A NASA Hubble Space Telescope image of a spiral-shaped disk of hot gas in the core of active galaxy M87. Hubble measurements show the disk is rotating so rapidly it contains a massive black hole at its hub. Source: NASA
The razor-sharp images from the repaired Hubble Space Telescope bring the incredible splendor of distant heavenly objects into human view for the first time. Recently, for example, scientists used the Hubble to gather evidence that a massive black hole really exists at the center of a neighboring galaxy. Confronting--and even solving--some of the deepest mysteries of the universe may have no seemingly practical payoff, but it nonetheless appeals to the deep-seated human desire for knowledge of how we fit into the cosmos. Story Musgrave, the payload commander for the recent Hubble servicing mission, put it this way: "I have thought of that instrument as contributing to my personal ideas about what my place in the universe is, what it is to be human."
The Hubble telescope revealed a pancake-shaped disk of hot gas at the center of the giant M87 galaxy. So sharp was the image that astronomers could see by the pattern of movement that the spinning disk of gas was being sucked down into and swallowed by something at the center. Measurements with the telescope determined the speed of the gas--an incredible 1.2 million miles per hour-- allowing astronomers to calculate the mass of the central object. It is equal to 2 to 3 billion suns, so massive for its size that it could only be a black hole--a collapsed condition of matter whose gravitational pull is so strong that not even light can escape. Black holes are predicted by Einstein's theory of general relativity and have been suspected on the basis of other astronomical evidence, but they are such a strange and novel phenomenon that some scientists have remained skeptical. Now the new Hubble observations have provided proof--"the smoking gun", as one astronomer put it.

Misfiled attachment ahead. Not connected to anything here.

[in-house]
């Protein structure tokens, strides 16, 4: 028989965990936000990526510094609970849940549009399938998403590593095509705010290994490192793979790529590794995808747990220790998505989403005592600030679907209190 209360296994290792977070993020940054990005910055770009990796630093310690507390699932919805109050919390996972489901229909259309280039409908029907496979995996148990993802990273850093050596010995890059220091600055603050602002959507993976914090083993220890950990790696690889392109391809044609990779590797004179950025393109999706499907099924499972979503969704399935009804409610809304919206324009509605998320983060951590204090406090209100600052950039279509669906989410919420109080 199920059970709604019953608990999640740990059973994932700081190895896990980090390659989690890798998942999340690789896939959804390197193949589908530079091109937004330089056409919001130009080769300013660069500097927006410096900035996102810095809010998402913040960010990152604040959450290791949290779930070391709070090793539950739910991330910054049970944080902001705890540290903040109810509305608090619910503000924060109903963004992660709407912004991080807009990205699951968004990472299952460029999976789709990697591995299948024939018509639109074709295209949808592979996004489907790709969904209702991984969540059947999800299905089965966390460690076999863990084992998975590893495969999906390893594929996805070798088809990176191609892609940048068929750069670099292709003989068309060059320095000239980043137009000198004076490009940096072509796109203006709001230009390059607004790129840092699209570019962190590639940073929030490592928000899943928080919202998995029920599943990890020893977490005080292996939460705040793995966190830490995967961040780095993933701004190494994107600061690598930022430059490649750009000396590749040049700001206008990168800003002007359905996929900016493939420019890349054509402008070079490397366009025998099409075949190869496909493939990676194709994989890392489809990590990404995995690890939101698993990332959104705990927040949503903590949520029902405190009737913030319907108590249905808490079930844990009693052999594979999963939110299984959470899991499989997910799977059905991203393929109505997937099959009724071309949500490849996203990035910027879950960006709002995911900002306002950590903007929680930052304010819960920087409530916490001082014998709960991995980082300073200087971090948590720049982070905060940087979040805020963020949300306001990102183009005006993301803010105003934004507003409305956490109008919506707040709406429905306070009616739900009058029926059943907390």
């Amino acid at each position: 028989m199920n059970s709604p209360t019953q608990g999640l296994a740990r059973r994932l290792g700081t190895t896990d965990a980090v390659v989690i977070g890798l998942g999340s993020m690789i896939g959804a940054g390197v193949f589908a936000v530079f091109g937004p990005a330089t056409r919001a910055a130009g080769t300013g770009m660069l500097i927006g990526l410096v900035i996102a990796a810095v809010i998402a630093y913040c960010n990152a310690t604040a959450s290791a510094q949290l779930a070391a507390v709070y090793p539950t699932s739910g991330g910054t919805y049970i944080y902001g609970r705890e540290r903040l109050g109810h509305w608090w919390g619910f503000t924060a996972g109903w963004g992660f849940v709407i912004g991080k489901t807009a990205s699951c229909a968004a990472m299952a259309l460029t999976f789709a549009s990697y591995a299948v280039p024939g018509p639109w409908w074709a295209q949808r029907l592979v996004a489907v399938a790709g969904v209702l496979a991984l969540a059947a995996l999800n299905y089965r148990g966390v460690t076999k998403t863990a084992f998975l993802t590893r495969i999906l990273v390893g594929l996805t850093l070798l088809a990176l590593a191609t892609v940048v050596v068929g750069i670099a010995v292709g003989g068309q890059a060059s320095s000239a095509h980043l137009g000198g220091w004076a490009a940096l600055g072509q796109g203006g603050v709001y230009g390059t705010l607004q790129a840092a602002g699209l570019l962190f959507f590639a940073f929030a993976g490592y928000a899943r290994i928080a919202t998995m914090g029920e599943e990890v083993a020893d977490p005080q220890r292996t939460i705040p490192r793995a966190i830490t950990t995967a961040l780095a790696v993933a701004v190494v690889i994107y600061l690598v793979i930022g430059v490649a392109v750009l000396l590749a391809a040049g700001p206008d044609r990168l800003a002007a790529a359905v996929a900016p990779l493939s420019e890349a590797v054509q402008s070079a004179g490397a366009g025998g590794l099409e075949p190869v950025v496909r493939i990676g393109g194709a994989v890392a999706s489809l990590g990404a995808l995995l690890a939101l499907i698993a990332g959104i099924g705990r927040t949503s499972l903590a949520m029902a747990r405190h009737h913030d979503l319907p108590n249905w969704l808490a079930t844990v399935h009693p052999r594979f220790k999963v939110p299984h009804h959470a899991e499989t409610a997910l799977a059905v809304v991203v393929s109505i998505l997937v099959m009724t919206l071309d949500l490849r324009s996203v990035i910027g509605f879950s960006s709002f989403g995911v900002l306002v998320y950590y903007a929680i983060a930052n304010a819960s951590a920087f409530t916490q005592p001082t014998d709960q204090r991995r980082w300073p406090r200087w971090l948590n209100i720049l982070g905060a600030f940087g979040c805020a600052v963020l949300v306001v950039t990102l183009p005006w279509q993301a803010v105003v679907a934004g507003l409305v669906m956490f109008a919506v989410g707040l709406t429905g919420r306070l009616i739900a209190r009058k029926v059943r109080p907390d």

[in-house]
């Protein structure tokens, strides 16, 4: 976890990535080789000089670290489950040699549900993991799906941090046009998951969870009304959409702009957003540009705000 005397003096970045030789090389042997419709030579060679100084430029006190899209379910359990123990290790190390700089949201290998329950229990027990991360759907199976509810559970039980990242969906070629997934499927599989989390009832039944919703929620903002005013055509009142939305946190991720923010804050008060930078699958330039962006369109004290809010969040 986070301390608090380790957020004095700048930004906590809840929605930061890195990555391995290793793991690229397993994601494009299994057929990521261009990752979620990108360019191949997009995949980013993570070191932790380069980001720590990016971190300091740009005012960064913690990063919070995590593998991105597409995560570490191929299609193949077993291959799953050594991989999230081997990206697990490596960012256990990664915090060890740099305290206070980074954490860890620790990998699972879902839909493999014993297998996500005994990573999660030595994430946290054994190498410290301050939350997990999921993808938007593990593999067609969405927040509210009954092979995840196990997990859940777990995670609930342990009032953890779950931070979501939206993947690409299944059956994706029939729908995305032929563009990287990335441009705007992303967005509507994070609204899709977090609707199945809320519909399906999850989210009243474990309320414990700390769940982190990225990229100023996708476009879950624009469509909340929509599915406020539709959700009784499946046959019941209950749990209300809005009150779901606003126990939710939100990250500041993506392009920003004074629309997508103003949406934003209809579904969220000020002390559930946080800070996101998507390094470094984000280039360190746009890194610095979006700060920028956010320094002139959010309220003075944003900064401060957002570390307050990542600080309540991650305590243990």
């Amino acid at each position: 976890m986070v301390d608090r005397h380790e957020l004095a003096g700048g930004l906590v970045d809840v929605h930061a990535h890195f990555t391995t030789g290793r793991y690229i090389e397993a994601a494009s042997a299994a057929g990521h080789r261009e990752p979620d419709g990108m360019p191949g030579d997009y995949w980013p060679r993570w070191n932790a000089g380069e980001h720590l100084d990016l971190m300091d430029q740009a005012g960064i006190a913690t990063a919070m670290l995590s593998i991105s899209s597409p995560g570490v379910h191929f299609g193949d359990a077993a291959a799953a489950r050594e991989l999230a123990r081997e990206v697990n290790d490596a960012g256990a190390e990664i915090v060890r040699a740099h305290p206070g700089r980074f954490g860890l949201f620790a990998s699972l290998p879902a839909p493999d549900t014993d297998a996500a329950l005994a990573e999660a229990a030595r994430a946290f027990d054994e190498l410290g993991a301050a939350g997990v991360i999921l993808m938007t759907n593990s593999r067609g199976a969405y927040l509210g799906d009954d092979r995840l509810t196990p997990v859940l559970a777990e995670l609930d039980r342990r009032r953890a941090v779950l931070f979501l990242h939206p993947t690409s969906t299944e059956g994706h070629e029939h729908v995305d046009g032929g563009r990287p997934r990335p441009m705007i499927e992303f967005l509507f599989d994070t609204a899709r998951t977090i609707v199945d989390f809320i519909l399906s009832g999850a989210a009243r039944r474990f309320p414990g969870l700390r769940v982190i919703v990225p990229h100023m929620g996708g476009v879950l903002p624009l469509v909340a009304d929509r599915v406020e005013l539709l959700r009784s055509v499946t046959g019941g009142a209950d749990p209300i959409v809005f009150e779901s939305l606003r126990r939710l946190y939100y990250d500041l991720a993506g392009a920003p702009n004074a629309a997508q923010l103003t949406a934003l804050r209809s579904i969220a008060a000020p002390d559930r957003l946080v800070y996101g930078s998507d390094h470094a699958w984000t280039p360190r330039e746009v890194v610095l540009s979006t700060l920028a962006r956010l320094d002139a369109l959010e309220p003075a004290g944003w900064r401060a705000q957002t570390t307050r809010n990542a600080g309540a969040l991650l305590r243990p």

In addition to such dramatic discoveries, the Hubble is also being used to study the size and age of the universe, the evolution of galaxies from minute fluctuations in the early cosmos, and the details of star birth and star death. There are still plenty of mysteries to unravel about the vastness of space surrounding our planetary home--mysteries that are now in better focus.
The refurbished Hubble Space Telescope is a triumph of technology and human ingenuity, captured in the public mind by the sight of NASA's astronauts unfurling Hubble's new solar panels in space, against the distant backdrop of our home planet. The Hubble servicing mission demonstrated what can happen when scientists and engineers join together to solve a difficult problem. The flawed mirror was discovered soon after Hubble's 1990 launch. A team immediately gathered to examine dozens of possible "fixes". The resulting corrective device, an optical jukebox called COSTAR, was devised and built in only 26 months. Combined with the remarkable ability of the astronauts who installed it and otherwise upgraded the space telescope, the result placed innovative technology in the service of humanity's vision and age-old quest for knowledge about our environment and our place in it.